National Day for Truth and Reconciliation as a Paid Holiday: It Depends on Collective Agreement Language

The much-anticipated decision, Alberta Union of Provincial Employees (AUPE) v Alberta Health Services (AHS) (Policy grievances #848846 and 848870, Named Holidays, National Day for Truth & Reconciliation), addresses a dispute concerning whether existing collective agreement language regarding the recognition of holidays would capture the National Day for Truth and Reconciliation recently created by the Government of Canada (NDTR).

This case concerns language in collective agreements between Alberta Health Services and the Alberta Union of Provincial Employees. The agreements, like many in the Province, included a list of holidays. These lists did not include the NDTR, as the language predated the holiday’s proclamation. The agreements did however refer to the incorporation of any holidays that may be “proclaimed by the municipality or the government of Alberta or Canada”. Much of the case turned on the effect of this language.

Arbitrator Yingst Bartel, applying the well-recognized “modern principle” of collective agreement interpretation, held that the language demonstrated an intention to recognize the NDTR. She found, among other matters, that by referring to federal events (i.e., proclamation by the Government of Canada), the parties had thereby agreed to obligations arising from a federal event. In so finding, the agreements were held to support the inclusion of the NDTR as a new holiday on the basis of their specific language.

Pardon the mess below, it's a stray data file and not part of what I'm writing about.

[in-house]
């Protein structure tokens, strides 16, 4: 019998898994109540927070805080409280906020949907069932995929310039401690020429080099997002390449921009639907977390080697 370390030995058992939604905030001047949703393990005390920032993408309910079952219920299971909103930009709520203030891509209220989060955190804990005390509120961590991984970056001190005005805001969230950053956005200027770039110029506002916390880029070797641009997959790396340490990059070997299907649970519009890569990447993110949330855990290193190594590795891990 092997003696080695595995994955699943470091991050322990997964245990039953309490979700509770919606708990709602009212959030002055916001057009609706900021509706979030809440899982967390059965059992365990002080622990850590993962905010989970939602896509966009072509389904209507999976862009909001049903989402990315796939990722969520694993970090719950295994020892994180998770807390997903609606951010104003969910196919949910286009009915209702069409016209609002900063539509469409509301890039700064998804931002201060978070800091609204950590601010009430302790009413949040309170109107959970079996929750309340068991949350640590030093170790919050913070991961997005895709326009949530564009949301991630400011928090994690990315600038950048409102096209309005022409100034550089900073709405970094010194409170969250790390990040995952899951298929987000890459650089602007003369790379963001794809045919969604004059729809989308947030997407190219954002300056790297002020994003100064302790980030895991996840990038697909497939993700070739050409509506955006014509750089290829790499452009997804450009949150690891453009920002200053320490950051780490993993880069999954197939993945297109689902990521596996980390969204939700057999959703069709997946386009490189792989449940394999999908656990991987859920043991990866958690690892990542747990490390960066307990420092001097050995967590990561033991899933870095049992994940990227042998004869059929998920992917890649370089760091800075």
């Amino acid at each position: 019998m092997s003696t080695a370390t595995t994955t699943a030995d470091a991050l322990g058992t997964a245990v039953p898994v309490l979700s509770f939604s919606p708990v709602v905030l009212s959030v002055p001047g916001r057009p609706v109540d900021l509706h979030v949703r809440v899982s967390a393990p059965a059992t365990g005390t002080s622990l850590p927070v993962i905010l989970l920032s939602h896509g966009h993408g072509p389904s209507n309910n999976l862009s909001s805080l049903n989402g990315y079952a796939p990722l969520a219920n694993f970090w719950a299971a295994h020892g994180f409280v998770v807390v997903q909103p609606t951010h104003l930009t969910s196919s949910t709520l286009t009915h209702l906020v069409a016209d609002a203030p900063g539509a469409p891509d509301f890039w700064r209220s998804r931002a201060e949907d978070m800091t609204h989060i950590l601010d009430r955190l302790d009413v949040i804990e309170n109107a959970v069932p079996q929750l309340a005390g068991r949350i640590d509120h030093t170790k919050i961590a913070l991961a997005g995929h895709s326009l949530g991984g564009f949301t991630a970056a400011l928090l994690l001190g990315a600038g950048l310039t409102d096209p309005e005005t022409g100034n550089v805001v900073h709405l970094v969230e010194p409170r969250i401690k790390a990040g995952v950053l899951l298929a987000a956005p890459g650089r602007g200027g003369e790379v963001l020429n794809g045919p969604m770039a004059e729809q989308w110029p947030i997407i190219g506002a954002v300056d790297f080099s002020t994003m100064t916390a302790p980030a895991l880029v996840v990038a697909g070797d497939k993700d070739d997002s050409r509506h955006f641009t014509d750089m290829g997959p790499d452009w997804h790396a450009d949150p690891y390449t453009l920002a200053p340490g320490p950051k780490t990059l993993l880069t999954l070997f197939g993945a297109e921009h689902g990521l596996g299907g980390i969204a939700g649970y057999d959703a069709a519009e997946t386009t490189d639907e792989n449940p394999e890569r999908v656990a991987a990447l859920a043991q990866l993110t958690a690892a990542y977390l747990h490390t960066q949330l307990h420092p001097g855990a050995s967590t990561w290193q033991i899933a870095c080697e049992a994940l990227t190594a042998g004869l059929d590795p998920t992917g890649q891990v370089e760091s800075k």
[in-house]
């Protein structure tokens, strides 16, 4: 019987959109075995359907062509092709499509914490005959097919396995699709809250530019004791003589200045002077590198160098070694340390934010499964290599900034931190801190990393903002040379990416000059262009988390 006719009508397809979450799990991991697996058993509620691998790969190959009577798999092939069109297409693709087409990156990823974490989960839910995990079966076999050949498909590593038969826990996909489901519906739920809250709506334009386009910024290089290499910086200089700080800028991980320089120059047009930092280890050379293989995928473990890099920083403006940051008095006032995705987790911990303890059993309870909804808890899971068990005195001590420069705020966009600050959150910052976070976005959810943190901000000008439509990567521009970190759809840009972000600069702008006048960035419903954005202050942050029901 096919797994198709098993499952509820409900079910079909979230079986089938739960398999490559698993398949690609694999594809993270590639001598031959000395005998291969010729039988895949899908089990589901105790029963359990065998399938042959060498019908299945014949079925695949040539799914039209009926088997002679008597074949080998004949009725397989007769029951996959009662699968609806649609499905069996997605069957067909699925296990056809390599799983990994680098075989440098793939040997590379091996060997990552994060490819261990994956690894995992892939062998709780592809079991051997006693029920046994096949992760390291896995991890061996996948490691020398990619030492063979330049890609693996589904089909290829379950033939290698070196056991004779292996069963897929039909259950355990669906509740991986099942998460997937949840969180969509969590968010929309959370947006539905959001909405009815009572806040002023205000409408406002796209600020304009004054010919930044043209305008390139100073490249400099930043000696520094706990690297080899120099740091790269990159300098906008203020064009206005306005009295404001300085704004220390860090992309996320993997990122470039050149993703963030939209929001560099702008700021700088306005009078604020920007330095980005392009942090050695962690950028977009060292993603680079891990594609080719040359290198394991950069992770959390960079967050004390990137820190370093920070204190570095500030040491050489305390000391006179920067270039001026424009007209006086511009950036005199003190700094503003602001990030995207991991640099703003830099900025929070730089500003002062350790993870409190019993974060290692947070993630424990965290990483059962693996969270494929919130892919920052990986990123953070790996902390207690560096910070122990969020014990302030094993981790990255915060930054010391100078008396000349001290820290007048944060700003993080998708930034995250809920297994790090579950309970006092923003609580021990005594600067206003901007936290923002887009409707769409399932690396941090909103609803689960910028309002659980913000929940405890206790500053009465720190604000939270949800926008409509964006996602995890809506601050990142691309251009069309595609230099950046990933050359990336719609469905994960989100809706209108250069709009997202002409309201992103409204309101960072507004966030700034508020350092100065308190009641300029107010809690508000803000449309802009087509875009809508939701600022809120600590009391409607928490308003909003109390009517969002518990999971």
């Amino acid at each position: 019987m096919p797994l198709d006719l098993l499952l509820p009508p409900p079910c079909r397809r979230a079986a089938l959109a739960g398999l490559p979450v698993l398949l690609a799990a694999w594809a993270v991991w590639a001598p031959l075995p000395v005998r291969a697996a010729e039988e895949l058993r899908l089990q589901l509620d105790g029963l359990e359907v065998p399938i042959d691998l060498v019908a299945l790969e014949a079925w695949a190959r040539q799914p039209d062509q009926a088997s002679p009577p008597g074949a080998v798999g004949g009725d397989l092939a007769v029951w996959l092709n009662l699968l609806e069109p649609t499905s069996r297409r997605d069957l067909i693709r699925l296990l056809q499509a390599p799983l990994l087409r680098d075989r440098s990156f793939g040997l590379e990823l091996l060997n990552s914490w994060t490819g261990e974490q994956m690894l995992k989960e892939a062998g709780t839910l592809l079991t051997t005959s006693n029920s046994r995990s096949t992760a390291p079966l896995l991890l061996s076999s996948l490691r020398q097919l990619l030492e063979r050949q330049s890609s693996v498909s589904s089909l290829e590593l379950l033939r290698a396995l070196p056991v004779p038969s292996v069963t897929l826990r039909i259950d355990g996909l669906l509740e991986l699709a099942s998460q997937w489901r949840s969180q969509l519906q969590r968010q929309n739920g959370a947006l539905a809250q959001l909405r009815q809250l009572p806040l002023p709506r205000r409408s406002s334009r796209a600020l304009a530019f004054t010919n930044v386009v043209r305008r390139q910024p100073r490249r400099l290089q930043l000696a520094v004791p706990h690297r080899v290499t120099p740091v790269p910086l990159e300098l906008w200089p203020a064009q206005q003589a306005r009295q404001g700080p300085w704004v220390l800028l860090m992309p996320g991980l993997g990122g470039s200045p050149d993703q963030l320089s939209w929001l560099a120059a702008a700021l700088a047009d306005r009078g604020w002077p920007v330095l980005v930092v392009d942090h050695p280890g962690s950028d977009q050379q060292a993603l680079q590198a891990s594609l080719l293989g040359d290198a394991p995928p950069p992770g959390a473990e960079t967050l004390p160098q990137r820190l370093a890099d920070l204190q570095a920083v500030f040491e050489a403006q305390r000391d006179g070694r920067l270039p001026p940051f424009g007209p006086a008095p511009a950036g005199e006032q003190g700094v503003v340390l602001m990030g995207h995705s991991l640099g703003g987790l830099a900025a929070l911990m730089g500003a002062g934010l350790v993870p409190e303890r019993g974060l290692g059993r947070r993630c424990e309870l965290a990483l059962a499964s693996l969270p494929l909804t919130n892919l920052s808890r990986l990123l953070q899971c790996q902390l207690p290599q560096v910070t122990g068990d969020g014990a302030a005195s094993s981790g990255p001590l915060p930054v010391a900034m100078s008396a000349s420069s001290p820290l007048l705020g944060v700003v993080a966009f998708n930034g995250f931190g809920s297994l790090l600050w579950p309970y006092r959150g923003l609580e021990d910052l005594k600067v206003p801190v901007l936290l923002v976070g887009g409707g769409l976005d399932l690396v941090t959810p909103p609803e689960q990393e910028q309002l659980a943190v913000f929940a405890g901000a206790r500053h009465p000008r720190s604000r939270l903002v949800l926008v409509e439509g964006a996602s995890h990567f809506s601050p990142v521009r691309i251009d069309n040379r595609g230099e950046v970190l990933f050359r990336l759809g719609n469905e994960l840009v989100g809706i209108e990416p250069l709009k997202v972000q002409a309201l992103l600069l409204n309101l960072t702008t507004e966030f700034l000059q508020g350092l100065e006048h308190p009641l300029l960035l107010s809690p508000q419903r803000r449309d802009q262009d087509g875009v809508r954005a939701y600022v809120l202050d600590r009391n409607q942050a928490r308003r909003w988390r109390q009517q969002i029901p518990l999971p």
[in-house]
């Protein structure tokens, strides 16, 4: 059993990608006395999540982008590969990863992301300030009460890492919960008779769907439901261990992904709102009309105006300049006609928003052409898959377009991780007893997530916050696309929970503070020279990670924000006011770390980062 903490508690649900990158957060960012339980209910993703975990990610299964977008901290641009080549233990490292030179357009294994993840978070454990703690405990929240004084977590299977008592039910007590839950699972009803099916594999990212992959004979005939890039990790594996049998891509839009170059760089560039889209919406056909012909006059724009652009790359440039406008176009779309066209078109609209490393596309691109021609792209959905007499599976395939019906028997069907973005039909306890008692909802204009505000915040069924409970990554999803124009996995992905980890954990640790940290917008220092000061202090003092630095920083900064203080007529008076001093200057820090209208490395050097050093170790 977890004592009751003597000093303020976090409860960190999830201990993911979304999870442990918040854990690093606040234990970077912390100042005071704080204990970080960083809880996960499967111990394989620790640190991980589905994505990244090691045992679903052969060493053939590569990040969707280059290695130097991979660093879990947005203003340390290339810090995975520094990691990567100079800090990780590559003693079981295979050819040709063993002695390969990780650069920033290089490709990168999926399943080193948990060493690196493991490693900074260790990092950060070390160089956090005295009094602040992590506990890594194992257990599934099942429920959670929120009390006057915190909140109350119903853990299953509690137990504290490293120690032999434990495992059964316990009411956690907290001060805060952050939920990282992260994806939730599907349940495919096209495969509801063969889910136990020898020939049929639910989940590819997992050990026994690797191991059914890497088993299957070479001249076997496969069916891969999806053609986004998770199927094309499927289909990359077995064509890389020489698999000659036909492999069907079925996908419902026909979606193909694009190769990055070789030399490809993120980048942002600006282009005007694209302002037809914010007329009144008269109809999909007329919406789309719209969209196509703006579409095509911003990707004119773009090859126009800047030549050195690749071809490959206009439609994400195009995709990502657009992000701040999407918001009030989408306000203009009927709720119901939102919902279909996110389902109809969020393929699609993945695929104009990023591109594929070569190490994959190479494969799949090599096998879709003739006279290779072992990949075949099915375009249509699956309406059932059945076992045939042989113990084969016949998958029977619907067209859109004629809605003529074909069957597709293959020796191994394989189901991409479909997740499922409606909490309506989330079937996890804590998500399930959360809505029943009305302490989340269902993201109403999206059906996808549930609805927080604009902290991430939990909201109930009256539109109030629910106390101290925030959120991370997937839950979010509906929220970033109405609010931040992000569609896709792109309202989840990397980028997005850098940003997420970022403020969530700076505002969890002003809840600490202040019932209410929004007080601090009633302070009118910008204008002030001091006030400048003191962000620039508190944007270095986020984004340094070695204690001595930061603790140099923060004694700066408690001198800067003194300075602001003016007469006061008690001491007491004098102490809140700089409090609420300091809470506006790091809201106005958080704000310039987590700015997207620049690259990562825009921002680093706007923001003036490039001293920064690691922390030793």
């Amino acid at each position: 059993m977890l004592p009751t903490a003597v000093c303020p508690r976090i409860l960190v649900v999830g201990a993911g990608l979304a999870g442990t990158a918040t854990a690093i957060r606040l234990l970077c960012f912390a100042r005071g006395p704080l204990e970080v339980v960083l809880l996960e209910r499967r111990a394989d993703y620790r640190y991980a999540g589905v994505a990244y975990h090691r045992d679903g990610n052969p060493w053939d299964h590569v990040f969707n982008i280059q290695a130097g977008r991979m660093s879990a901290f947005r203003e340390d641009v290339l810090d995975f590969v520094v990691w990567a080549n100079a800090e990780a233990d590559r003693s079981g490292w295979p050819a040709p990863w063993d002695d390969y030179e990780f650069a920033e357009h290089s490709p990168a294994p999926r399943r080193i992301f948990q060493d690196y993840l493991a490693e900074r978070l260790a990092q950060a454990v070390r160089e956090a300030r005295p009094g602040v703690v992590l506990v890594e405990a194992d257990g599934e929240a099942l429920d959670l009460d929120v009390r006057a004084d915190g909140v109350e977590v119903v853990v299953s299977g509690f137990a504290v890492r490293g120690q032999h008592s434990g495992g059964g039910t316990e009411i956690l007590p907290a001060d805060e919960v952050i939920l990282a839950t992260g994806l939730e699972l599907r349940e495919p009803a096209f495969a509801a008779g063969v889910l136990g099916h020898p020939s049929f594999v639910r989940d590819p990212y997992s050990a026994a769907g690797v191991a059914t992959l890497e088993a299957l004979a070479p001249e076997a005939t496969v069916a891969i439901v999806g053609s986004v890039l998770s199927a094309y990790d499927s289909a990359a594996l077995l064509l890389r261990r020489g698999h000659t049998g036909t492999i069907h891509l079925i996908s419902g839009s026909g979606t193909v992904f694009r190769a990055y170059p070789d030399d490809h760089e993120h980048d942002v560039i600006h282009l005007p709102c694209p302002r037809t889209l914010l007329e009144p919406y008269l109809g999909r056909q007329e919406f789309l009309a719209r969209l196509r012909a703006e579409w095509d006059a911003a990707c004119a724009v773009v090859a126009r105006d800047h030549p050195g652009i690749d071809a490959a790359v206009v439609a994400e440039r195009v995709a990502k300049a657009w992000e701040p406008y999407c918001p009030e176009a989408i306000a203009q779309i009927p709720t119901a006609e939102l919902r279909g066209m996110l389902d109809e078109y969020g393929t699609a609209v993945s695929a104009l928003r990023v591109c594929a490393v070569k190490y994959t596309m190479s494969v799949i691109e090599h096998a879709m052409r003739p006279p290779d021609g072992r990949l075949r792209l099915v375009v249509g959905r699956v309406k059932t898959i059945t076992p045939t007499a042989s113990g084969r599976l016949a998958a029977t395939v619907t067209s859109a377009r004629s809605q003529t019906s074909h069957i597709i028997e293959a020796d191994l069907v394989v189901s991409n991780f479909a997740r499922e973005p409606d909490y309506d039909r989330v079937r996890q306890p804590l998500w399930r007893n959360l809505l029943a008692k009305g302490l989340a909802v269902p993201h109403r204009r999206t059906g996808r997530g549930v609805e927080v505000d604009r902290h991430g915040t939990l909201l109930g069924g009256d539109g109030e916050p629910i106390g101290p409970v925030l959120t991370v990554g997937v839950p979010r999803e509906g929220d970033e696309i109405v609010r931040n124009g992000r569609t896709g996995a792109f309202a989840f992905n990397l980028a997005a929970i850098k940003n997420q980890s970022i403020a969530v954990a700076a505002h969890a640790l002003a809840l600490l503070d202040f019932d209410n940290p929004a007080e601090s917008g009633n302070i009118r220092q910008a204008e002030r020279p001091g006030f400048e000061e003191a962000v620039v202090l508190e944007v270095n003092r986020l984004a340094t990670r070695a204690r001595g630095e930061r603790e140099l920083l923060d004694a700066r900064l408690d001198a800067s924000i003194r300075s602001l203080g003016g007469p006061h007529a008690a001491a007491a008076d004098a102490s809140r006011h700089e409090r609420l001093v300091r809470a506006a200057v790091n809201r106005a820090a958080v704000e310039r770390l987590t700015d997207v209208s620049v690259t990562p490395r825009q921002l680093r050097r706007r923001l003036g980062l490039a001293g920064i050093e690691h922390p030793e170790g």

The decision here ultimately turned on the particular language of the collective agreements, and the applicable surrounding circumstances. It will however be relevant to several employers who have similar language in their collective agreements. Employers should review their collective agreements to put their minds to which holidays may be covered under their agreements. To the extent they are concerned about the interpretation of that language, they should also seek legal advice.

Disclaimer: This information is not provided as legal opinion or advice. For further information or assistance with applying collective agreement language, please contact any of the lawyers at Neuman Thompson.